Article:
It’s no accident that the super hero stance – broad, firm and confident – takes up quite a bit of physical space. And no coincidence that Super Man’s posture shares a lot with a CEO’s habit of sitting with hands clasped behind the head and feet up on the desk. Posture, after all, breeds power.
And that understanding could be useful for furniture and office space designers, say researchers who documented the relationship between the space that people take up and the sense of strength they feel. They even exposed how potentially corrupting such expansive “power poses” — and the ensuing sense of confidence and self-importance they can trigger — can be, leading to dishonest behavior.
“Power is like nuclear energy, it can be used for good or bad,” says co-author Andy Yap, who led the investigation while at Columbia Business School and now is a visiting professor at Massachusetts Institute of Technology (MIT). “If you’re focused on a goal and you’ll do whatever it takes – you might cheat.”
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His study, “The Ergonomics of Dishonesty: The Effect of Incidental Posture on Stealing, Cheating and Traffic Violations,” involved four experiments to determine how incidental postures could influence the decisions people make — including whether they behaved badly.
Yap, along with Dana Carney, an assistant professor at University of California Berkley’s Haas School of Business, engineered situations in which participants were placed in different postures, and offered a chance to cheat. In one experiment, they asked the volunteers to play a video game that simulated driving while sitting in either small or large chairs and rewarded those who were able to beat the game under a certain time. Players were also told to stop and count to 10 following any crash, and those in larger chairs were more likely to drive recklessly.
In another scenario, the volunteers were told they could earn $4 for stretching in either expansive or confined poses but were surprised with an $8 reward instead. Seventy eight percent of those who adopted the more expansive, power poses accepted the extra money while only 38% who chose the cramped poses kept it.
The study builds on previous research that reveals how posture may influence behavior, including one, also co-authored by Carney, that measured changes in the hormones testosterone and cortisol, which is associated with stress. That study found those who habitually adopted high-power, expansive poses experienced elevations in testosterone, the hormone most often linked to power and confidence, as well as decreases in cortisol (which may have contributed to lower levels of anxiety).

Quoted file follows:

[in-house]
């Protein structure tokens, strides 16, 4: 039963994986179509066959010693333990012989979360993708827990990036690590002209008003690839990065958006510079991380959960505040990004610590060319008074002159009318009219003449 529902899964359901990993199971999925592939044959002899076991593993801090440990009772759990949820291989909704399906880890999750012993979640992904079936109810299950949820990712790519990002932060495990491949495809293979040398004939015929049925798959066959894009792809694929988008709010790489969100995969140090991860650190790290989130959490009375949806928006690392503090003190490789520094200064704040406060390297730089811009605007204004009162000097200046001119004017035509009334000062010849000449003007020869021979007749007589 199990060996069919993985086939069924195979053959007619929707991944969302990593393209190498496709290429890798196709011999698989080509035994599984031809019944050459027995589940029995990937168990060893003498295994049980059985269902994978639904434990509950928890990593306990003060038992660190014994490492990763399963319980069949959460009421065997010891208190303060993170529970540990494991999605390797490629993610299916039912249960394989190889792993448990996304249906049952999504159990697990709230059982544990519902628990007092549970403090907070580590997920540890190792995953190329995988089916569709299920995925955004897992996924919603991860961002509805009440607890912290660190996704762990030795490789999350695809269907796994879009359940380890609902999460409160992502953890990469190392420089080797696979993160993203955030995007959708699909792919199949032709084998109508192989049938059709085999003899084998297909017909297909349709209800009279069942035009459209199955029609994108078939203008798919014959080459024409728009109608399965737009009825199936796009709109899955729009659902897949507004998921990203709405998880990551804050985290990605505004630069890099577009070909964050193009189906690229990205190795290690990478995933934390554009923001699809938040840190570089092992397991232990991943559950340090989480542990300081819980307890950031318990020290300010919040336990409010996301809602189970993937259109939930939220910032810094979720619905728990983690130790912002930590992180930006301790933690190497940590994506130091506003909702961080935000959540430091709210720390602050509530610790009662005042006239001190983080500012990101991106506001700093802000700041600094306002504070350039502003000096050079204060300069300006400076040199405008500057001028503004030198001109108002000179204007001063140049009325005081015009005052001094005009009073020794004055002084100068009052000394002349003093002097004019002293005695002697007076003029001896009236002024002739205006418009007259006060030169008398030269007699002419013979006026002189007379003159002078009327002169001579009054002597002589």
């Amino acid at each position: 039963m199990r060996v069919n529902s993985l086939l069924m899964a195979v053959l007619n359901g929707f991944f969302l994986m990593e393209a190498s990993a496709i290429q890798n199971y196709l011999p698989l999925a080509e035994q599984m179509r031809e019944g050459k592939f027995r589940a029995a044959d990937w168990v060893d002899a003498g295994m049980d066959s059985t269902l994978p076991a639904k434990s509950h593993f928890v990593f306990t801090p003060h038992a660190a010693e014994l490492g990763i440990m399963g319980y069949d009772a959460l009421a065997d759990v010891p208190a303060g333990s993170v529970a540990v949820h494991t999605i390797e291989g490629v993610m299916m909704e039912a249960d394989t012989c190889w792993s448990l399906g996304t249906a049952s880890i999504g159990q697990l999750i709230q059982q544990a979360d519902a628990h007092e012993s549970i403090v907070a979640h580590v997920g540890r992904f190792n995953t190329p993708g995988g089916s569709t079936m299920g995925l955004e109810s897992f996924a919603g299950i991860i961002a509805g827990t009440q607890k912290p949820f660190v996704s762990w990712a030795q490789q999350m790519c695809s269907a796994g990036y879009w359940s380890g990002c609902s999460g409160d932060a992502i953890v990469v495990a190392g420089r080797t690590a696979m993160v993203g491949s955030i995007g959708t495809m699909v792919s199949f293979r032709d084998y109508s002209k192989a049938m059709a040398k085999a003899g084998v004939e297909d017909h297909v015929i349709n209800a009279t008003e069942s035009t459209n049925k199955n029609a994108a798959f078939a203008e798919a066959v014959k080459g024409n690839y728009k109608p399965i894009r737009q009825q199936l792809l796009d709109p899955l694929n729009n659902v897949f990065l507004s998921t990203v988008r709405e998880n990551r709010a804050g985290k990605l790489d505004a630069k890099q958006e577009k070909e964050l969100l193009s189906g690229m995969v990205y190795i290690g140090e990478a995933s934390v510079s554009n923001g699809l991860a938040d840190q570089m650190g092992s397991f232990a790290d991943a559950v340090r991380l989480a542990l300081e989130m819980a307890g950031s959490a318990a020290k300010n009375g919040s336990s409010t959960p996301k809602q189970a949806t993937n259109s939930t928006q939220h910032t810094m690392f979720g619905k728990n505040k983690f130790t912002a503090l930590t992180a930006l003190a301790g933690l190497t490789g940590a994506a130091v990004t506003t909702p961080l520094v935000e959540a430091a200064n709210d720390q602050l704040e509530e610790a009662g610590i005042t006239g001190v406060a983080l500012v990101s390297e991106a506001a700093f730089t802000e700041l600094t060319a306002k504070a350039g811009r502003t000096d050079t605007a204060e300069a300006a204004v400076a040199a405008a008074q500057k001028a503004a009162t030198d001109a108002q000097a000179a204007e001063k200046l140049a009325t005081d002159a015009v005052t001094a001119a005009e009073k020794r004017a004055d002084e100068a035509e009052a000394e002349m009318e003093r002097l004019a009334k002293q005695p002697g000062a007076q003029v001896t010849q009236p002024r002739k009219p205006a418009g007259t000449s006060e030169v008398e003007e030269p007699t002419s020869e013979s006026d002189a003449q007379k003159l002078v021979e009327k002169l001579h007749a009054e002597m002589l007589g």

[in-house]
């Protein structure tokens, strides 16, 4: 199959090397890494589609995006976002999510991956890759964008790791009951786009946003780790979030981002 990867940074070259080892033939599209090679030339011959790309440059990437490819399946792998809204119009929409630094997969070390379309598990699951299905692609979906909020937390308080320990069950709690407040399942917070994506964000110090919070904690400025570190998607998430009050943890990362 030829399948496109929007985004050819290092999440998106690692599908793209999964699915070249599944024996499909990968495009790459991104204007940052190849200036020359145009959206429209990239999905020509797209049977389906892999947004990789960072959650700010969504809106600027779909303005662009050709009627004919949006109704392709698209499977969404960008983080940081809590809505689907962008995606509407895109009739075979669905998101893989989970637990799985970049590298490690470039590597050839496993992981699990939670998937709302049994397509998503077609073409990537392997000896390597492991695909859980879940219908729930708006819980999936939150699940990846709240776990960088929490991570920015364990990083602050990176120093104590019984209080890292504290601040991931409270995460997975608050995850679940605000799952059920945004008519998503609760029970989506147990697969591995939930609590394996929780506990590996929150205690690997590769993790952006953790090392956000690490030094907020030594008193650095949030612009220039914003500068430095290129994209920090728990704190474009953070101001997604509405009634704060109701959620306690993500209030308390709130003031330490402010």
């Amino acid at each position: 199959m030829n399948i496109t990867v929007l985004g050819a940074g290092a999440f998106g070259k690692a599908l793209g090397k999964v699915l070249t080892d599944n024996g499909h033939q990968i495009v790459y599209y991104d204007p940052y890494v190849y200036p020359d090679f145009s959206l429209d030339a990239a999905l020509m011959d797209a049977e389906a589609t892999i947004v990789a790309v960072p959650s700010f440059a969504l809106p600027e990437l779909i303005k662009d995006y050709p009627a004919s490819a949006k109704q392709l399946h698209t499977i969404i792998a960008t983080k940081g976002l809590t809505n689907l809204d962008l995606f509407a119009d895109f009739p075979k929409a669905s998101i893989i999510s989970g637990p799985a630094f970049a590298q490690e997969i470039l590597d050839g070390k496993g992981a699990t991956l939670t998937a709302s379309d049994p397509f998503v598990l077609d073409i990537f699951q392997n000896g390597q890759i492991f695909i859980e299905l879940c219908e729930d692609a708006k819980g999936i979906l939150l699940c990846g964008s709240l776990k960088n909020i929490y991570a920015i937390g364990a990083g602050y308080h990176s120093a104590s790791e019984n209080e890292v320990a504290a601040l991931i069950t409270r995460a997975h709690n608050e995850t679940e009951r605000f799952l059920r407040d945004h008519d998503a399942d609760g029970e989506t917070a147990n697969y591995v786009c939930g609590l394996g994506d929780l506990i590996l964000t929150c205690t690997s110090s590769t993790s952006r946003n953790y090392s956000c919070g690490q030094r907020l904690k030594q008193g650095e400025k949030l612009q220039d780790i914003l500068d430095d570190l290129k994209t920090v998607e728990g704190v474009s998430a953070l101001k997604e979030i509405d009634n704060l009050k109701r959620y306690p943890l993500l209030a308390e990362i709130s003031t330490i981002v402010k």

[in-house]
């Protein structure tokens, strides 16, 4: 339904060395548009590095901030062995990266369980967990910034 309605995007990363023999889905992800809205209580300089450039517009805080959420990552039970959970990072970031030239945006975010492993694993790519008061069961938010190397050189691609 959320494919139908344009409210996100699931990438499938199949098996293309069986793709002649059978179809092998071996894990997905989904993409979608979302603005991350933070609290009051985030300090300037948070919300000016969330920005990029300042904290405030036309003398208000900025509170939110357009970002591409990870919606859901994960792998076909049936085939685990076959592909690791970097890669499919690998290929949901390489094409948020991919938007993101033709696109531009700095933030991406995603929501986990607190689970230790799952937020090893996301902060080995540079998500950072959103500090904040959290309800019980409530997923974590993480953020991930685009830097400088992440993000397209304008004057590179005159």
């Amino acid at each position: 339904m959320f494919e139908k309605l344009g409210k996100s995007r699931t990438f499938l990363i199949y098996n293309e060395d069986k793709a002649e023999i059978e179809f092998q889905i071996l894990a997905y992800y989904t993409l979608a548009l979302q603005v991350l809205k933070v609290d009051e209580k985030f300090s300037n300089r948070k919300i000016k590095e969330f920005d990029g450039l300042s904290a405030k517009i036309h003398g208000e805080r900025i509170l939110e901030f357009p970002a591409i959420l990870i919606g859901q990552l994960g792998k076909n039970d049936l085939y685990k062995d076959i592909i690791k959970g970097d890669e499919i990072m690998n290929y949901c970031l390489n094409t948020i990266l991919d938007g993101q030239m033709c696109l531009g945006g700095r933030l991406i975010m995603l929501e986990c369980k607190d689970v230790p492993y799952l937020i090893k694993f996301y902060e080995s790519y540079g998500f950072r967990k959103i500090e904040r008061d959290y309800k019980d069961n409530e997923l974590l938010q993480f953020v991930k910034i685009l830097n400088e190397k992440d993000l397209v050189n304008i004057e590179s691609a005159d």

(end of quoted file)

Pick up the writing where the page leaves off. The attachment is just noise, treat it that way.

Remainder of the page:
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Posture might even help for those all-important job interviews. A recent study found, for example, that practicing expansive, striking poses before high-stakes settings like interviewing for a job or giving a presentation can improve a person’s performance — while huddling over a desk or hunching over a smartphone may inhibit innovative and confident thinking and increase anxious reactions.
“Your physical posture may have an impact upon how stressed you feel before employment interviews or speaking in front of a group,” says Marla R. Gottschalk, an industrial organization psychologist who specialized in working with businesses on workplace strategies. “So striking a ‘power pose’ shortly before the interview, one where we make ourselves larger, not smaller and closed, is indicated.”
As Carney’s study showed, the relationship works both ways — something that designers, who build furniture and spaces with the intention of not only influencing but optimizing certain behaviors, know very well. So it may make sense to install large, wide-armed chairs in casinos where people might feel bolder and inclined to gamble more, for example, while a manager or CEO might want instead to opt for a smaller boardroom where team members are less likely to take irresponsible risks. On a trading floor, observing the space in which traders work could also reveal how risky their actions might be.
But just because more space may translate to riskier behavior, it doesn’t have to dictate decisions. Awareness of these principles could alter choices regardless of the size of a work space. “If you already work in an expansive environment like an architect at a drafting table, be mindful that our social environment can hijack that,” she says. “We don’t really think about our environment unconsciously pushing and pulling our body into positions that can really have an impact on our behavior.”
So even within the confines of our physical environments, Carney says it’s possible to control our body positions, and, by extension, our attitudes and behaviors. “We can also allow body postures in our environment shape the behavior we want them to,” she says. People often do not consider how the space they take up in a chair can tap into specific emotions and attitudes. Maybe making like a superhero isn’t always so fantastical after all.